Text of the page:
Red Sea live-aboard
Egypt, November 2016

Day 7
Wednesday, November 23th


Diving at Elphinstone Reef - Dive 1


Elphinstone Reef was named by Commander Robert Moresby of the newly formed Indian navy who named the reef in 1830 in honour of the Lord Elphinstone. At the time Commander Moresby was charting the Red Sea.

Lord Mountstuart Elphinstone (1779-1859), fourth son of Lord Elphinstone, and the last governor of Bombay for the East India Company (1819-27). Lord Elphinstone met Commander Moresby on the ship that returned him and his wife back to the United Kingdom. Lord Elphinstone was dismayed at the lack of accurate maps of the Red Sea, which was known for the many shipping hazards and was instrumental in raising awareness and finance to get the Red Sea chartered.

Commander Moresby was assigned to chart the lesser known hazards in the South and in reference to Lord Elphinstone efforts, the reef was named in his honour.

The reef is close to the shore and the shoreline is easily seen. However, the reef shows all the characteristics of the typical deep water reefs. It is about 400 metres long lying nearly north to south.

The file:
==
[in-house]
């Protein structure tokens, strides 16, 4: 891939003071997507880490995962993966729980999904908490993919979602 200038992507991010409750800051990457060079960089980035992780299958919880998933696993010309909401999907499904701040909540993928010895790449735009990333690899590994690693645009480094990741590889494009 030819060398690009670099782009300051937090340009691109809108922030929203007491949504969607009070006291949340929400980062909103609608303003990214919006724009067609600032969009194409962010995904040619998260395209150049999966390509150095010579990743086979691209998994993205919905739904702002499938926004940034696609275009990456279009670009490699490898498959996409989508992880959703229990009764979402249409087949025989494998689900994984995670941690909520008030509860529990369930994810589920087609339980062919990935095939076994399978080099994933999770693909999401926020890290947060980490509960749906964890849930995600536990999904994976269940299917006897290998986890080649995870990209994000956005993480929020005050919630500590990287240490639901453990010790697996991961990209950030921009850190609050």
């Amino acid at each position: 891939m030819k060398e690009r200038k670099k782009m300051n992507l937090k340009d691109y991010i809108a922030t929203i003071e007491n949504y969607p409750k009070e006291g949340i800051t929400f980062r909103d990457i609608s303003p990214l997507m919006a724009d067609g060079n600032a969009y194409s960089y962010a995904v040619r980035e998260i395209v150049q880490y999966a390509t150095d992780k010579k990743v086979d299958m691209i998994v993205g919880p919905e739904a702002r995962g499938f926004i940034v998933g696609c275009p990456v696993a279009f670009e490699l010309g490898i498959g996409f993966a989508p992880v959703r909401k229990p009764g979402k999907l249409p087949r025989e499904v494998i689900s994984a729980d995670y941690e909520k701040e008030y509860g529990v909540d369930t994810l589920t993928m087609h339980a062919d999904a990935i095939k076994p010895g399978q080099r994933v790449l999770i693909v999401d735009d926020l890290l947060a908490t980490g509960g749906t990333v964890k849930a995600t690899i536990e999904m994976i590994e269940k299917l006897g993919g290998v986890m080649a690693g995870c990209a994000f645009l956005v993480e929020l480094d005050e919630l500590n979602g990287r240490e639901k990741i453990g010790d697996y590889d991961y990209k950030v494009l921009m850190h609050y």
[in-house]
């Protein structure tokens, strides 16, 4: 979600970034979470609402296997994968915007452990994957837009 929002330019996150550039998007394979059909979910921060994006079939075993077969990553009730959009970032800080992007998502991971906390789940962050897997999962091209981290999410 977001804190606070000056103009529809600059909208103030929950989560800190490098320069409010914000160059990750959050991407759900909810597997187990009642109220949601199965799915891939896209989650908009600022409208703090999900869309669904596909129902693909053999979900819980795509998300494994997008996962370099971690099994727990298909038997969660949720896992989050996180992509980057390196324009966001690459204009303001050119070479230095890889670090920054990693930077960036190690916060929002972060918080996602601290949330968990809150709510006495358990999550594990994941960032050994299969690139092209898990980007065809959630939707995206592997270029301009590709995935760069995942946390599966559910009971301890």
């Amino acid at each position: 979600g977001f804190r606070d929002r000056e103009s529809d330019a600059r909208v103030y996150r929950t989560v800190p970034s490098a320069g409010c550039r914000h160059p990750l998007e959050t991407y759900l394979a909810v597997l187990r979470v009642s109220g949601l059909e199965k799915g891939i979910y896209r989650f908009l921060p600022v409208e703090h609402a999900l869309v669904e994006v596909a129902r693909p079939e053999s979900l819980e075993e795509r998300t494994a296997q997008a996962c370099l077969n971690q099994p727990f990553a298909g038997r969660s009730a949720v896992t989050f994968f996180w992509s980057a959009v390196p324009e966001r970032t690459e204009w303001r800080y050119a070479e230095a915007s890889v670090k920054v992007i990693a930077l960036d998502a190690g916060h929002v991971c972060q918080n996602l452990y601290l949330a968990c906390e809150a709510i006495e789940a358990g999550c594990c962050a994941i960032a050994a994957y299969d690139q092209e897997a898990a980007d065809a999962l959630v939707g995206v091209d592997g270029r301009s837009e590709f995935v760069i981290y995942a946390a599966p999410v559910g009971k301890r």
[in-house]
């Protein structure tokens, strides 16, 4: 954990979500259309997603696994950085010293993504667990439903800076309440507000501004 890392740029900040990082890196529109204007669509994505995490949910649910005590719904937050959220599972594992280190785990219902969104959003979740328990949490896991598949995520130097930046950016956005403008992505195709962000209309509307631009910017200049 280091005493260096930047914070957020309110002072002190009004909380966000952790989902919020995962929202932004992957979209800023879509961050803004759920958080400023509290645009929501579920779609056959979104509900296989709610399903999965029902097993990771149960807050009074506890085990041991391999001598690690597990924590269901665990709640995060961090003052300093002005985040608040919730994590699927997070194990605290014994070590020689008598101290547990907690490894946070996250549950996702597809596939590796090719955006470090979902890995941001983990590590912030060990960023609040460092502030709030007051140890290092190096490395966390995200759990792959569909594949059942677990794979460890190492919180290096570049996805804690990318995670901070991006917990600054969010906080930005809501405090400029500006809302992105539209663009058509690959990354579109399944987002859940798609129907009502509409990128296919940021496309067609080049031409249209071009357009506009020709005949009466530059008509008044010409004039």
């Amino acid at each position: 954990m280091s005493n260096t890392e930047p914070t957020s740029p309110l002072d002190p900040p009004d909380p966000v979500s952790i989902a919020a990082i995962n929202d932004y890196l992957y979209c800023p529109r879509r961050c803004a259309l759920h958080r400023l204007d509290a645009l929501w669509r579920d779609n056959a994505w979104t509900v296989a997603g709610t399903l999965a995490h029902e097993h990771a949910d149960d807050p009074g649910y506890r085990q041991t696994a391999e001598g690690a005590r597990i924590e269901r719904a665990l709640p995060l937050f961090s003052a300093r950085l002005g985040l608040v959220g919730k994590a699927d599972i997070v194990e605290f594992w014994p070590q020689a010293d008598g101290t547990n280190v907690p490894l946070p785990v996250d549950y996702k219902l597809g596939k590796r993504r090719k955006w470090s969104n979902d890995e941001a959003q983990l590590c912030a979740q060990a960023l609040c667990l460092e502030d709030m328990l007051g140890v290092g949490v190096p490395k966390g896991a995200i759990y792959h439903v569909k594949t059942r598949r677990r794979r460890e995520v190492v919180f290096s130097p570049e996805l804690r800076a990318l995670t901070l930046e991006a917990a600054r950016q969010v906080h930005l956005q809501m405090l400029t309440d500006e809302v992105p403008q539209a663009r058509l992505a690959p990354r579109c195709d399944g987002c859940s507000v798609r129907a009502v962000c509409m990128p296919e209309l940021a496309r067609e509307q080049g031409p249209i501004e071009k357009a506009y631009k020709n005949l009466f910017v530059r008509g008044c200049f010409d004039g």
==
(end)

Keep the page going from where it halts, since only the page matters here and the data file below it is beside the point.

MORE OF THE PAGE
Diving at Elphinstone Reef - Dive 2
(With Oceanic Whitetip sharks)


There is a large reef plateau on the northern side, with a prevailing current pushing water from the north along the reef. The strong currents make it a perfect drift dive and its isolated nature means usually no night diving.

A negative entry and dropping down is easist way to escape any stronger current that might push you on the reef.

Most boats will do two dives on it, a morning dive along the eastern side and western dive in the afternoon - optimising the light conditions from the sun.

At the southern tip of the reef you are likely to find Oceanic Whitetips Sharks. They gather around here, swimming between the boats.

and welcome!

Highslide JS
Saying goodbye to Samy Aziz

Saying goodbye to Samy Aziz

Highslide JS
Me in Port Ghalib

Me in Port Ghalib